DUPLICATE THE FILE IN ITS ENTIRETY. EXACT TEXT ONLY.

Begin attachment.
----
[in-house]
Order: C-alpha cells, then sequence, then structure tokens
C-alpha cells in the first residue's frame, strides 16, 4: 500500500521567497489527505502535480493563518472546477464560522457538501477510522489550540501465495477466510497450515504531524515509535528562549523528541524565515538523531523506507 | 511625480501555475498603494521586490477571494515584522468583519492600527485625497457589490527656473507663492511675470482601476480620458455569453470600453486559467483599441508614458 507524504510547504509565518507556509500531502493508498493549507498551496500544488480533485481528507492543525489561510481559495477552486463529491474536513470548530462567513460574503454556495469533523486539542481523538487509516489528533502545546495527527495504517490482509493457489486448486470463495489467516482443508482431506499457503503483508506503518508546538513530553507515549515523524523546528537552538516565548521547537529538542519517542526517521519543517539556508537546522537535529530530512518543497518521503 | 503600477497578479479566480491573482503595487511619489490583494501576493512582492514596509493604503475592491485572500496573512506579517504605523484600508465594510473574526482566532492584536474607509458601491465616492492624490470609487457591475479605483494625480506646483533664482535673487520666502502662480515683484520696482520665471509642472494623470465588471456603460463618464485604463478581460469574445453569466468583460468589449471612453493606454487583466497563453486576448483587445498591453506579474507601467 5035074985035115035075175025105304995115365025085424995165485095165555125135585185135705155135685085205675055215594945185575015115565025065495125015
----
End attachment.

[in-house]
Order: C-alpha cells, then sequence, then structure tokens
C-alpha cells in the first residue's frame, strides 16, 4: 500500500521567497489527505502535480493563518472546477464560522457538501477510522489550540501465495477466510497450515504531524515509535528562549523528541524565515538523531523506507 | 511625480501555475498603494521586490477571494515584522468583519492600527485625497457589490527656473507663492511675470482601476480620458455569453470600453486559467483599441508614458 507524504510547504509565518507556509500531502493508498493549507498551496500544488480533485481528507492543525489561510481559495477552486463529491474536513470548530462567513460574503454556495469533523486539542481523538487509516489528533502545546495527527495504517490482509493457489486448486470463495489467516482443508482431506499457503503483508506503518508546538513530553507515549515523524523546528537552538516565548521547537529538542519517542526517521519543517539556508537546522537535529530530512518543497518521503 | 503600477497578479479566480491573482503595487511619489490583494501576493512582492514596509493604503475592491485572500496573512506579517504605523484600508465594510473574526482566532492584536474607509458601491465616492492624490470609487457591475479605483494625480506646483533664482535673487520666502502662480515683484520696482520665471509642472494623470465588471456603460463618464485604463478581460469574445453569466468583460468589449471612453493606454487583466497563453486576448483587445498591453506579474507601467 5035074985035115035075175025105304995115365025085424995165485095165555125135585185135705155135685085205675055215594945185575015115565025065495125015